• Tue. Nov 22nd, 2022

Medical team called in to save baby gorilla after traumatic birth at Mogo Wildlife Park

ByMadeleine J. Pierce

Oct 31, 2022

A team of neonatal caregivers on the NSW south coast took the time to care for human patients to save the life of a baby gorilla born 10 days ago at Mogo Wildlife Park.

Broulee GP Lisa Hyde said it was the “experience of a lifetime” to help care for the baby after receiving the call for help last Sunday.

“It was excitement, disbelief and sadness that the little guy was in this situation,” she said.

“But after a few minutes we kind of kicked into high gear and went, ‘we’re going to do this like we normally do, make it work like we normally would’.”

Zoo keeper Chad Staples said the little boy and his mother are stable after surviving a traumatic first few days.

“It was very emotional. It’s such an amazing and beautiful little creature,” he said.

A medical team of local doctors used their knowledge of treating human babies to save the gorilla.(Provided: Chad Staples)

Dad steals baby after traumatic birth

The baby, who has not yet been named, was born on Friday October 21 to first mum Kipenzi.

Although the delivery went well, Kipenzi had to undergo surgery afterwards to remove the placenta.

Within eight hours of the birth, before the operation, the baby’s father, Kisane, stepped in and took the baby.

The next few hours would prove to be an ordeal for zoo staff, as it meant the baby was not fed within the critical window after birth.

“Dad then decided to get involved, which, as lovely as it sounds, isn’t really what you want so soon,” Mr Staples said.

“You want him to be interested in the baby, but not take it.”

It is extremely rare for a male gorilla to take such an interest in a baby and Mr Staples said it was unlikely he would ever understand why he did.

“Did he step in because he knew something was still wrong with Kapenzi, was he trying to help in some way? We’ll never know,” he said. .

After 2 p.m., Kisane finally left the baby alone and guards rushed to pick him up.

At the time, the newborn was suffering from septicaemic pneumonia, caused by an infection that triggers a damaging response from the body’s immune system.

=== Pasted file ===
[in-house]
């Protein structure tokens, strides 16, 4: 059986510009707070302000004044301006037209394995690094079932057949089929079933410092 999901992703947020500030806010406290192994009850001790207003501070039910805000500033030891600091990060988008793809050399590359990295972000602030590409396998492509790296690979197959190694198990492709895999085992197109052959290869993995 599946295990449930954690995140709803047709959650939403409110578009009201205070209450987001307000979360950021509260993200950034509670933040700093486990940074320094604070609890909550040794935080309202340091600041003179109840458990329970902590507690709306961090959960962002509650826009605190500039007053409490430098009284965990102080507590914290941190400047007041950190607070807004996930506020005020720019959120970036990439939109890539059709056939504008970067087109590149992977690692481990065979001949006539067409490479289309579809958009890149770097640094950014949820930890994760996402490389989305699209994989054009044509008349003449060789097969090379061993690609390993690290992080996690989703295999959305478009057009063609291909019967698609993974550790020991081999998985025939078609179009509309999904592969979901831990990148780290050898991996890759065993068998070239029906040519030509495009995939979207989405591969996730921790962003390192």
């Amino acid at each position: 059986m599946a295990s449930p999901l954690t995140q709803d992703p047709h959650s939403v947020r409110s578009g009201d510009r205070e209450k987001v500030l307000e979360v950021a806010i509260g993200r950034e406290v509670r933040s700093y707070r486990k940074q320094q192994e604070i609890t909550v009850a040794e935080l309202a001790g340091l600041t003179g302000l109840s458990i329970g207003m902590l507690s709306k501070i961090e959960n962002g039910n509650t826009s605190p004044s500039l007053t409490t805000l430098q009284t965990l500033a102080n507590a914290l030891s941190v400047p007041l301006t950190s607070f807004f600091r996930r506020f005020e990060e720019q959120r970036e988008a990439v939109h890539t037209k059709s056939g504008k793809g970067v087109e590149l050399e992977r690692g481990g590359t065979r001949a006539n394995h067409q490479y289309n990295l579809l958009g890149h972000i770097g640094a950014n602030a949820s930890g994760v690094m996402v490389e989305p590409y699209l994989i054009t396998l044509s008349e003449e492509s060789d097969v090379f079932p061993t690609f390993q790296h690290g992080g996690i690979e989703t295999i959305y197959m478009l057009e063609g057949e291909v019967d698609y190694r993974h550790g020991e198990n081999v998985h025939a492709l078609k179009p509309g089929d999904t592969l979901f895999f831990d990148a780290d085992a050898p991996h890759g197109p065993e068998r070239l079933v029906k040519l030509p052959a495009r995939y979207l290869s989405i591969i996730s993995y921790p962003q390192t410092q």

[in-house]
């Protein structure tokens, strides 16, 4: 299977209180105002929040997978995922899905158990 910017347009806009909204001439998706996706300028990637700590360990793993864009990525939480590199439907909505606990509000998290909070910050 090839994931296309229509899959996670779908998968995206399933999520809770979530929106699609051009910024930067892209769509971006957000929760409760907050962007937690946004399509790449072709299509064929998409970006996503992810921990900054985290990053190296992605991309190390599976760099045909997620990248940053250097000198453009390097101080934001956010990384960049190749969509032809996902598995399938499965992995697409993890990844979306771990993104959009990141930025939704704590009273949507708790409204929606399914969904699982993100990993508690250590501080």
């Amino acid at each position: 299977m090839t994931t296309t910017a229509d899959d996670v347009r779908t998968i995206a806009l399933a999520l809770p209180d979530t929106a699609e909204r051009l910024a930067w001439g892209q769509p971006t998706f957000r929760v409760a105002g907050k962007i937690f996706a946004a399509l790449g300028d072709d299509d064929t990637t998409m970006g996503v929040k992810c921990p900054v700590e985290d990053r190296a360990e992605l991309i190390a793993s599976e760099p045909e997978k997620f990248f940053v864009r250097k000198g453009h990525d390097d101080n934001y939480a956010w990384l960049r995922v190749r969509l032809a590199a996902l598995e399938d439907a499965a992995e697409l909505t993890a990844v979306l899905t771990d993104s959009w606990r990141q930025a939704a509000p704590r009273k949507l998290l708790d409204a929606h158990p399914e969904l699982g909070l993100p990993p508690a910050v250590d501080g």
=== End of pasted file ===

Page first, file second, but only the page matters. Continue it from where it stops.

Local doctors called

Doctors, vets, nurses and midwives from local hospitals and clinics sprang into action.

Caroline Stewart, Bega’s pediatrician, video called the team to help with an action plan.

Dr Hyde said baby gorillas were surprisingly similar to human children.

“Essentially we were using the same parameters as a human baby,” she said.

They were able to stabilize him and he is now recovering with his mother.

a baby gorilla lies in a bed covered with medical tubes
The baby and his mum are now on the road to recovery after receiving medical treatment.(Provided: Chad Staples)

As a mother of three teenagers, Dr Hyde said it was humbling to help another mother.

“As a mom, you identify with moms of all species, and pregnancy, childbirth, this postpartum period is really difficult. We’re not alone when we’re going through this,” she said. .

“Babies of all species look at you with those big eyes, and it makes you feel better about the world.”

Mr Staples said he was overwhelmed by the support from the South Coast community.

Like any new parent, he said he was sleep deprived, but was incredibly happy the new baby was alive.

“He has two feeds every hour, so I take naps in between,” he said.

“He blew us away with his will and his strength. He’s just a fighter.”

the face of a baby gorilla looks at the camera
The child is the first to be born in the park’s western lowland gorilla troop.(Provided: Chad Staples)

In a Facebook post on Sunday, Mr Staples said the newborn’s nasal feeding tubes and oxygen lines had been removed.

“So today, seven days after he needed treatment, we finished the meds for our little man. The nasal feeding tubes and oxygen lines have all been removed which is a huge relief,” he said.

“We are monitoring and watching closely now, of course, but we are moving in the right direction. The rest of the family is much more relaxed, routines are returning to normal and trust accounts are receiving deposits again.

“A long way to go, with plans upon plans depending on what the group shows us and tells us.

“As always in everything we do, our animals come first. Their emotional, mental and physical needs are our primary concerns, so we’ll take it one day at a time.”

Western lowland gorillas are native to Africa and live in the forests of Gabon, Central African Republic, Cameroon, Angola, Equatorial Guinea, and Congo.

They have been listed as critically endangered due to disease and poaching, although their exact numbers are not known as they inhabit some of the densest and most remote rainforests in Africa.

Scientists estimate that the number of wild western lowland gorillas has declined by 60% in the past 25 years.